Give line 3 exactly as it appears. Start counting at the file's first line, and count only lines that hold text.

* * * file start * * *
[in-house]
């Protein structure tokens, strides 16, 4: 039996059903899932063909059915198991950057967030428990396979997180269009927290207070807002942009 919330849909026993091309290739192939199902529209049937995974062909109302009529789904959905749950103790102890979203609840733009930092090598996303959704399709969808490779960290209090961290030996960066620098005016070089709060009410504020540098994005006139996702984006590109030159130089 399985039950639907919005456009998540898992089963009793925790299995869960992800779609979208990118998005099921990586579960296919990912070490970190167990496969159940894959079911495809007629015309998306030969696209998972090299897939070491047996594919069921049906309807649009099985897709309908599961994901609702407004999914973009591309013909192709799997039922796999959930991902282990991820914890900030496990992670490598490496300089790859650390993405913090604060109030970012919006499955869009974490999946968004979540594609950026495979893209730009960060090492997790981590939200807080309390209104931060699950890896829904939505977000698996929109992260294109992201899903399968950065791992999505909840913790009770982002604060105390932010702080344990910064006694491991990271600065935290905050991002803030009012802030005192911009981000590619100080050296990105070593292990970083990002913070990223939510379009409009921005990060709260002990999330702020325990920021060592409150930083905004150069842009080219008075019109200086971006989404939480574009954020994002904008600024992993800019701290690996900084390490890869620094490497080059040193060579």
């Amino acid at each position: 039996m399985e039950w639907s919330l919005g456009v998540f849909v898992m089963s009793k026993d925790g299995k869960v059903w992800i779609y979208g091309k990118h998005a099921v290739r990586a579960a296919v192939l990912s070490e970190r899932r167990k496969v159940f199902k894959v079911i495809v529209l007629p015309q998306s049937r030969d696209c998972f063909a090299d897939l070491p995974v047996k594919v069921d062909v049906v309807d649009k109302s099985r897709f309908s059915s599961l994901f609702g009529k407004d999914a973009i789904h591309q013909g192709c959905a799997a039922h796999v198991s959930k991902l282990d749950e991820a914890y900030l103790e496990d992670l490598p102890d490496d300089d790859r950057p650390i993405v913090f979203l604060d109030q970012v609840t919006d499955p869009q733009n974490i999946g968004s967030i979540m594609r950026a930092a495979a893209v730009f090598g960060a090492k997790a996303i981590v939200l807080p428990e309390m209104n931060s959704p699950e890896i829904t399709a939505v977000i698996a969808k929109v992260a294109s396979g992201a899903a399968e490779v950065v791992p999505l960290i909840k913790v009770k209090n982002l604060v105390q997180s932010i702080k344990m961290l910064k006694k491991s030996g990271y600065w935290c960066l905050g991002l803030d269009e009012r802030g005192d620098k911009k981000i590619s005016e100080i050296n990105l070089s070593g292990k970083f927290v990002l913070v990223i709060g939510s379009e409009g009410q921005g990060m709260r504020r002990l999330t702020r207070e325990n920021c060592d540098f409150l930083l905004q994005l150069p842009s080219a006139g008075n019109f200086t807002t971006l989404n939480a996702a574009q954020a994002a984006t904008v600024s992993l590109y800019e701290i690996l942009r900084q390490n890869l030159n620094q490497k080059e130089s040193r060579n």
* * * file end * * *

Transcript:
């Amino acid at each position: 039996m399985e039950w639907s919330l919005g456009v998540f849909v898992m089963s009793k026993d925790g299995k869960v059903w992800i779609y979208g091309k990118h998005a099921v290739r990586a579960a296919v192939l990912s070490e970190r899932r167990k496969v159940f199902k894959v079911i495809v529209l007629p015309q998306s049937r030969d696209c998972f063909a090299d897939l070491p995974v047996k594919v069921d062909v049906v309807d649009k109302s099985r897709f309908s059915s599961l994901f609702g009529k407004d999914a973009i789904h591309q013909g192709c959905a799997a039922h796999v198991s959930k991902l282990d749950e991820a914890y900030l103790e496990d992670l490598p102890d490496d300089d790859r950057p650390i993405v913090f979203l604060d109030q970012v609840t919006d499955p869009q733009n974490i999946g968004s967030i979540m594609r950026a930092a495979a893209v730009f090598g960060a090492k997790a996303i981590v939200l807080p428990e309390m209104n931060s959704p699950e890896i829904t399709a939505v977000i698996a969808k929109v992260a294109s396979g992201a899903a399968e490779v950065v791992p999505l960290i909840k913790v009770k209090n982002l604060v105390q997180s932010i702080k344990m961290l910064k006694k491991s030996g990271y600065w935290c960066l905050g991002l803030d269009e009012r802030g005192d620098k911009k981000i590619s005016e100080i050296n990105l070089s070593g292990k970083f927290v990002l913070v990223i709060g939510s379009e409009g009410q921005g990060m709260r504020r002990l999330t702020r207070e325990n920021c060592d540098f409150l930083l905004q994005l150069p842009s080219a006139g008075n019109f200086t807002t971006l989404n939480a996702a574009q954020a994002a984006t904008v600024s992993l590109y800019e701290i690996l942009r900084q390490n890869l030159n620094q490497k080059e130089s040193r060579n």